SBC News PWC: Betting shops in structural decline as high street combats Big Squeeze factors

PWC: Betting shops in structural decline as high street combats Big Squeeze factors

Big Four auditor PWC has highlighted the plight of UK betting shops which continue to suffer closures, while their British high street counterparts appear to be experiencing a period of cautious recovery. 

The contrast was made clear in the firm’s ‘Industry in Focus Highstreet Report’, which also cited ‘positive signs’ as overall shop closures slow to their lowest levels since 2017.  

The recovery, it said, is attributed to a ‘leisure category revival’ and retail chains taking advantage of lower rent venues/locations to open new stores as consumers return to high street shopping.

PWC explained: “The slowdown in store closures continues. In the first six months of this year, a total of 6,147 shops belonging to multiples and chains (those with five or more outlets) exited UK high streets, shopping centres and retail parks – the fewest since 2017.

“Equivalent to 34 closures per day, it’s a significant easing of the rush of closures and administrations we witnessed during the pandemic of 61 per day in H1 2020.”

Returning to normalised trading environments, the report warned that store openings are yet to recover to pre-pandemic levels. So far during 2022, the UK has registered 3,888 stores open (21 per day), significantly below the 5,794 (32 per day) recorded during H1 2017.

Despite an improving picture, high street chains and merchants were reported as being wary of looming economic headwinds (cost of living, inflation), as shop closures hit a seven-year low of 12 net closures per day – “less than half the level seen in 2020 and 2021 (33 and 29 per day respectively)”.

Of significance, 2022 has witnessed a reversal in the volatility of locations chosen by merchants. During 2021, city centres registered significantly more net closures than other areas, feeling the impact of increased working from home and/or hybrid work.

Pandemic factors impacting high street merchants were felt mostly in the urban areas of London and the West Midlands.

The report noted: “While this trend hasn’t quite reversed, there’s been a significant normalisation this time around. There is now a much smaller difference in closures between small towns and big cities (-1.2% to -1.5%) and the spread between regions is the smallest it has been for over seven years.”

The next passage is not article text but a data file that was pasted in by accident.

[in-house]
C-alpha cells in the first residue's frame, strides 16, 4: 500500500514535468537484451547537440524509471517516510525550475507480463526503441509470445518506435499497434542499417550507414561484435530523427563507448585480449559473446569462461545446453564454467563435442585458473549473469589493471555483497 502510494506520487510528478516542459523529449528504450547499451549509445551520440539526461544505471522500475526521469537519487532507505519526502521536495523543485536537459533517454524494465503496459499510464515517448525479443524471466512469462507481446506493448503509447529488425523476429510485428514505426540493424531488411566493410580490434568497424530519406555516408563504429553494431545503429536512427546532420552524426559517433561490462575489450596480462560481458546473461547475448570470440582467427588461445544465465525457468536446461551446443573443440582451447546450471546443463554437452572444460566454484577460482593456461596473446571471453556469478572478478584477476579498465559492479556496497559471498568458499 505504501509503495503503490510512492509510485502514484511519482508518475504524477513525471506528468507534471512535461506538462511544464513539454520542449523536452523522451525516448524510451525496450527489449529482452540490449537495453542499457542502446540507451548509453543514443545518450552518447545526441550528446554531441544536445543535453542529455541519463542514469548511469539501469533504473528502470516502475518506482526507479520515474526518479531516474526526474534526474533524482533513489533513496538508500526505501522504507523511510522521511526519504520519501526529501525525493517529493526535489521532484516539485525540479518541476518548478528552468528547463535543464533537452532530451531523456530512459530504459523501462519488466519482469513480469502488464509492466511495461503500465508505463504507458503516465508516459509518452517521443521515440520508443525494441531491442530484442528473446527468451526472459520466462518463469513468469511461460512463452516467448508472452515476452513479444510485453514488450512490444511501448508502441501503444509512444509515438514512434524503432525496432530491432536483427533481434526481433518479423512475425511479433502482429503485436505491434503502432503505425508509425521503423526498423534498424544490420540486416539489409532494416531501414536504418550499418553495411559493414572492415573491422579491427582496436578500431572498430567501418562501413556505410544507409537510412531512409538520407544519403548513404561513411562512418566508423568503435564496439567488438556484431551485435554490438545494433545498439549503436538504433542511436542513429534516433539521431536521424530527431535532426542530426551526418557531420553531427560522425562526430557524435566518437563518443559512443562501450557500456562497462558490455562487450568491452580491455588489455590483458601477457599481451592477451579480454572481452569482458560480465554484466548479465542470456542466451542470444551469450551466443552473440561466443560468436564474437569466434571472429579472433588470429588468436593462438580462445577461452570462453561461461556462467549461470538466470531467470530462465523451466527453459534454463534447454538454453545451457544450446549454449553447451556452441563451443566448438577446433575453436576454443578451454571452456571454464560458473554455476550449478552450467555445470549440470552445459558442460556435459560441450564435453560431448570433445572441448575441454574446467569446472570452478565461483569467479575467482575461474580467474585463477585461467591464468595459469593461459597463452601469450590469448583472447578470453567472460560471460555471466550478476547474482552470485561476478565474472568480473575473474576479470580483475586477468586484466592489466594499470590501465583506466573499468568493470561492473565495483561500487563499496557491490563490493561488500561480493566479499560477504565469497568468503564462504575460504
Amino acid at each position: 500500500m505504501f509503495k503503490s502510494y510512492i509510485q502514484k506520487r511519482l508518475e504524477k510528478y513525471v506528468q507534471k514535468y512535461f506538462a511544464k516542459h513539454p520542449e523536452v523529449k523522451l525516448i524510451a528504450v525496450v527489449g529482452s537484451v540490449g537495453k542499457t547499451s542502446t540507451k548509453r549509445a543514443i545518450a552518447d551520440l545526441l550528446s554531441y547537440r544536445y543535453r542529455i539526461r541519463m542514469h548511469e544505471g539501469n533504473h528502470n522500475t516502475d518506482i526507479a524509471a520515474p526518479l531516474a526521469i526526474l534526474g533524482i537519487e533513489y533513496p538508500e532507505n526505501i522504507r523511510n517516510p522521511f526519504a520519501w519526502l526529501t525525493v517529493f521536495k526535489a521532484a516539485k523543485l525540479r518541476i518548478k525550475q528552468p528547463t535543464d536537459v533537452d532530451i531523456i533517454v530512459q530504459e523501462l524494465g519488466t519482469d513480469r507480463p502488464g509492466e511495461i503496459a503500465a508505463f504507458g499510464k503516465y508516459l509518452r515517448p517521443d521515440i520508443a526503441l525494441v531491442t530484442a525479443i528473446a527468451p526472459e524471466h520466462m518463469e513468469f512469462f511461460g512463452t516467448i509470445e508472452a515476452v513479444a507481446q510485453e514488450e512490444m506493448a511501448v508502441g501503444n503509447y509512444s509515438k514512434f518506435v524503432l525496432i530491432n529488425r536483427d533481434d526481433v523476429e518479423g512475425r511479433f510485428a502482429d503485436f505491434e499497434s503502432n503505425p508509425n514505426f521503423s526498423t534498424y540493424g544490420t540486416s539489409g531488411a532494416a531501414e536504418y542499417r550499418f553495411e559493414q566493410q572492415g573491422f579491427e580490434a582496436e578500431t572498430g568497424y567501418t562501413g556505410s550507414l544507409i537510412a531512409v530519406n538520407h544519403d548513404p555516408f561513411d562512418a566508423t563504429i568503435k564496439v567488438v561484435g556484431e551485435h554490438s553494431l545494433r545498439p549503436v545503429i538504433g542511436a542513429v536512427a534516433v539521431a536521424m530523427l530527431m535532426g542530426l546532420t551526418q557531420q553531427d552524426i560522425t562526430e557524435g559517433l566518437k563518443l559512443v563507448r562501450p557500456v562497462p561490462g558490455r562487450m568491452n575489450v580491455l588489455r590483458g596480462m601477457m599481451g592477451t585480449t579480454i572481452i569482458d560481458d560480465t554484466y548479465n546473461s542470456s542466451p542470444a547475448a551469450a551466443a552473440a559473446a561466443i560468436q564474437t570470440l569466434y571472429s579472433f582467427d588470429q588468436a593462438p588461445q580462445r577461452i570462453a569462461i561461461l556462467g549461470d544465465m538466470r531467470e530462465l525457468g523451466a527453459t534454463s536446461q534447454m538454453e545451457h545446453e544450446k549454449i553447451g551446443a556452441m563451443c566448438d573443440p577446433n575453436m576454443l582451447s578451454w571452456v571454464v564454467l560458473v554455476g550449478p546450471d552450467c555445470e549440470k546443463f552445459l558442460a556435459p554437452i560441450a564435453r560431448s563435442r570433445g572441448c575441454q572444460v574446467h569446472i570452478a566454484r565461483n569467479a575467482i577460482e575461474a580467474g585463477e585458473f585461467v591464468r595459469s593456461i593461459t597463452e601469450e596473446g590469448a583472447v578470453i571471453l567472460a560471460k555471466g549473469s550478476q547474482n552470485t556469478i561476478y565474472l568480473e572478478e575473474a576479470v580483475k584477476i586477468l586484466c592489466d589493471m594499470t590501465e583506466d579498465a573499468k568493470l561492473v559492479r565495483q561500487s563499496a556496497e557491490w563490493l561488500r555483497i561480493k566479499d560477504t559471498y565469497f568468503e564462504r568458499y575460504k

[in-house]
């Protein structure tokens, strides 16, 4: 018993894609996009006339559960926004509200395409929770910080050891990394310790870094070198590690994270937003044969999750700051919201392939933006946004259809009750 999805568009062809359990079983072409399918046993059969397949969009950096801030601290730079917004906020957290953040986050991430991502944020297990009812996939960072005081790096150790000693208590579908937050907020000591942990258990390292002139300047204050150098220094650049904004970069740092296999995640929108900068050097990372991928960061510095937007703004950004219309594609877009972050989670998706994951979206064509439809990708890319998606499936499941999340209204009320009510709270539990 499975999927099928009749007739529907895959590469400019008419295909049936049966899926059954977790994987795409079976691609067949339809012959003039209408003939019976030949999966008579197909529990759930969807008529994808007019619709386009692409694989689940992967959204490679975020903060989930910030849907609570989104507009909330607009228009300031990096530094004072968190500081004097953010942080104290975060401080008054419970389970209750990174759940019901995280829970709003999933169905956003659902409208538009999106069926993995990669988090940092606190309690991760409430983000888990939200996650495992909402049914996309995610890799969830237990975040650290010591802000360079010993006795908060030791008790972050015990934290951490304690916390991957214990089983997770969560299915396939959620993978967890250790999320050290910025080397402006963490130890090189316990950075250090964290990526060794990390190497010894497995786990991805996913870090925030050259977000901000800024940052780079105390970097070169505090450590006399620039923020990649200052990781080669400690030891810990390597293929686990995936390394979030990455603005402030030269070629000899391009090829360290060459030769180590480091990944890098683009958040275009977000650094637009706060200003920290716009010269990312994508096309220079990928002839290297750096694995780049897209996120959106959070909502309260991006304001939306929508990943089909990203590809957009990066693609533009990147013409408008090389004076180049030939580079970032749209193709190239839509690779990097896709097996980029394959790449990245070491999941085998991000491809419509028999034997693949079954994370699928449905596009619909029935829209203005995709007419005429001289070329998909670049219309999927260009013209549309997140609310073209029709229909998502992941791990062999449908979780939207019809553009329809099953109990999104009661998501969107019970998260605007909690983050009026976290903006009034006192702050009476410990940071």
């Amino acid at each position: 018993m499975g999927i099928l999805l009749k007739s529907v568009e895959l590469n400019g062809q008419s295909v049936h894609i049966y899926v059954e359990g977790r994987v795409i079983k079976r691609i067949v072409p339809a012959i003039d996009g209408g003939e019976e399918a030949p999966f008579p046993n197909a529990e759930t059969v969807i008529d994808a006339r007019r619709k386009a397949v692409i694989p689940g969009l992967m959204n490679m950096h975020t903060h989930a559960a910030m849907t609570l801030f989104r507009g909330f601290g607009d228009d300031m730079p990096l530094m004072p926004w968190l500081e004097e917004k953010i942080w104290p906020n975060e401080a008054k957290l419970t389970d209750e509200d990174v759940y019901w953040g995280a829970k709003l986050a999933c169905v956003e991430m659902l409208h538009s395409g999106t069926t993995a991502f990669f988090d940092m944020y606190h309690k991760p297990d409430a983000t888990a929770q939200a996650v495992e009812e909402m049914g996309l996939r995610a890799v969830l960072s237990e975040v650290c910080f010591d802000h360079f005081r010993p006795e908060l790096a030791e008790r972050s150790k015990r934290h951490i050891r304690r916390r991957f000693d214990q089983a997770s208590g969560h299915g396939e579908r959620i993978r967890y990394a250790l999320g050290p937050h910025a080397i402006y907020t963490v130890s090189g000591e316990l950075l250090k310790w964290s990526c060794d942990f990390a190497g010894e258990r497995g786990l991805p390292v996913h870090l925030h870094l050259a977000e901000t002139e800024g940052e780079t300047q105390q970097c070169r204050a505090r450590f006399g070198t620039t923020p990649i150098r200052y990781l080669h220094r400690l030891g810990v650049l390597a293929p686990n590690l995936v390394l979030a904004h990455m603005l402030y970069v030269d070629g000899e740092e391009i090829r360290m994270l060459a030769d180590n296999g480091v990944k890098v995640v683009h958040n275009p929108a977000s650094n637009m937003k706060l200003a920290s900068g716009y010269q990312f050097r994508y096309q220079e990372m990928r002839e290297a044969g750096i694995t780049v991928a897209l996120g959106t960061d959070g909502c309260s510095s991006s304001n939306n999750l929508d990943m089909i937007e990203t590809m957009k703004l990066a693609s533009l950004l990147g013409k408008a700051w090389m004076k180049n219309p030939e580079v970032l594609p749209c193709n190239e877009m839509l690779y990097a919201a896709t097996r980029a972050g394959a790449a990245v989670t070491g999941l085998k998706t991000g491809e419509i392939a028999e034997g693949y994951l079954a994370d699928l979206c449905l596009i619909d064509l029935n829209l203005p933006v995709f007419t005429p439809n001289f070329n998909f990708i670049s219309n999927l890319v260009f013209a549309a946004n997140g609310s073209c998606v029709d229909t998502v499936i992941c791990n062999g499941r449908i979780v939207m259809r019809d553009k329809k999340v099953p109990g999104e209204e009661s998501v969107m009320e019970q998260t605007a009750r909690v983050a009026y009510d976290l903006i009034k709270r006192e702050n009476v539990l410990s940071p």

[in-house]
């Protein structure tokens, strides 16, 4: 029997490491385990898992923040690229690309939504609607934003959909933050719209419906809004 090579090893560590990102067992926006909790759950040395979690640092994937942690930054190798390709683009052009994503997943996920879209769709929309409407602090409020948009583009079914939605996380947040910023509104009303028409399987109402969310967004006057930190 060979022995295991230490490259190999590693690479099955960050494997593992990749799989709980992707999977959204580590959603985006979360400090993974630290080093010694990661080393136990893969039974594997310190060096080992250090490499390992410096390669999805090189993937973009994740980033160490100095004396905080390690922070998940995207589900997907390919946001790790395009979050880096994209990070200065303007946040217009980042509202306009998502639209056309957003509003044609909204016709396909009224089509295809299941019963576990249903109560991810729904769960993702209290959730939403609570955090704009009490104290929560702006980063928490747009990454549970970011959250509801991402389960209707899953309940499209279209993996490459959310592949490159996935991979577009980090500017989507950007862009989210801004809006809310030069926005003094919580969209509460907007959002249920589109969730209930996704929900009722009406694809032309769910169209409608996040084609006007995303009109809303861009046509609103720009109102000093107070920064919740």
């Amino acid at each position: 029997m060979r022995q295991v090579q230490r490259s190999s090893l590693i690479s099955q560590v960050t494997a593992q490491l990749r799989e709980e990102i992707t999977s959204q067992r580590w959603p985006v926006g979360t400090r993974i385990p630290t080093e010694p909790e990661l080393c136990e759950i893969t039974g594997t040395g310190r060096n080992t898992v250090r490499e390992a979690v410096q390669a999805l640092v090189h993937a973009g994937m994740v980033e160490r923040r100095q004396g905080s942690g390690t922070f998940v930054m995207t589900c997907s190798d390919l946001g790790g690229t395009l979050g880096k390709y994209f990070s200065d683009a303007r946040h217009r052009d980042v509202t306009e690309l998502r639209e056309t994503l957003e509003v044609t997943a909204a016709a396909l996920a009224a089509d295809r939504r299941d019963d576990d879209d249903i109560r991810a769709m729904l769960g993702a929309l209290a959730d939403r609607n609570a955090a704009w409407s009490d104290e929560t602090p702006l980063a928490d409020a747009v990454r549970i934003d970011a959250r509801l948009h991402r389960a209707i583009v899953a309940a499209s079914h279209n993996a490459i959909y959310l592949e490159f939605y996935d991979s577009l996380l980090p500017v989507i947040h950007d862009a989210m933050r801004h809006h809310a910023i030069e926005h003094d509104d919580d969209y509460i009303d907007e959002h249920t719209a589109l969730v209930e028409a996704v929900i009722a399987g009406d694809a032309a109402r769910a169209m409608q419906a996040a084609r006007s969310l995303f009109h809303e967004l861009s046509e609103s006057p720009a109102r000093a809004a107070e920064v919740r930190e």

Providing a breakdown of shop categories, it was revealed that 23 of 100 categories were net positive for openings, in which leisure-related stores dominated new openings. 

The fastest growing net change outlets were attributed to takeaways (+73), DIY shops (+39), amusement arcades (+30), job centres (+17) and restaurants (+17).

Post-pandemic, takeaways have dominated shop openings – a situation helped by changing consumer demands for home delivery and the improved profitability of individual units which have attracted new investment from franchisees and entrepreneurs. 

Registered in the top-five highest closures, UK betting shops were categorised as being in a ‘continued structural decline’ standing alongside banks, fashion retailers and charity shops.

However, PWC outlined an easing of betting shop closures during 2022, reporting a net change of 121 store failures in contrast to a nightmare 2021 that registered a net closure of 1,063 outlets.  

“The pain may be easing slightly – while net closures remain in the hundreds, they are still not as bad as in previous years,” said PWC. “In H1 2021, we saw over 1,000 fashion retailers close, while this year it was just 128; and in H1 2020, 862 betting shops closed, compared with just 228 this year.”

The report outlined the contrasting fortunes of amusement arcades that are taking advantage of empty high street spaces with low rents.

It said: “They are likely to have benefited from the closure of betting shops, which were as much destinations for their slot machines as they were for sports betting. This will have encouraged new openings, for example, in suburban or seaside towns.”

Though buoyed by a recovery, PWC stated that high street merchants’ outlook for the remainder of 2022 would be shaped by wider economic consequences and government policies to help business

Though shop closures have fallen to a seven-year low, retail footfall remains 10-15% below pre-pandemic levels according to reports by the British Retail Consortium (BRC).  

High street merchants outlined ‘big squeeze’ concerns on the cost of living crisis impacting consumer spend and the rising cost of energy/fuel prices on their day-to-day businesses, factors that almost certainly point to an economic recession.

PWC’s report concluded that success is also likely to depend on the focus of a new Prime Minister and how the government intends to help high streets and commit to the levelling up agenda.

Business rates, for instance, will be a critical area for operators, and it will depend on how they are reformed in the near future (if at all).

“While shopping behaviours have changed, the high street has stood the test of time. But it remains in a state of transition and cosmetic interventions alone will not succeed,” it warned.

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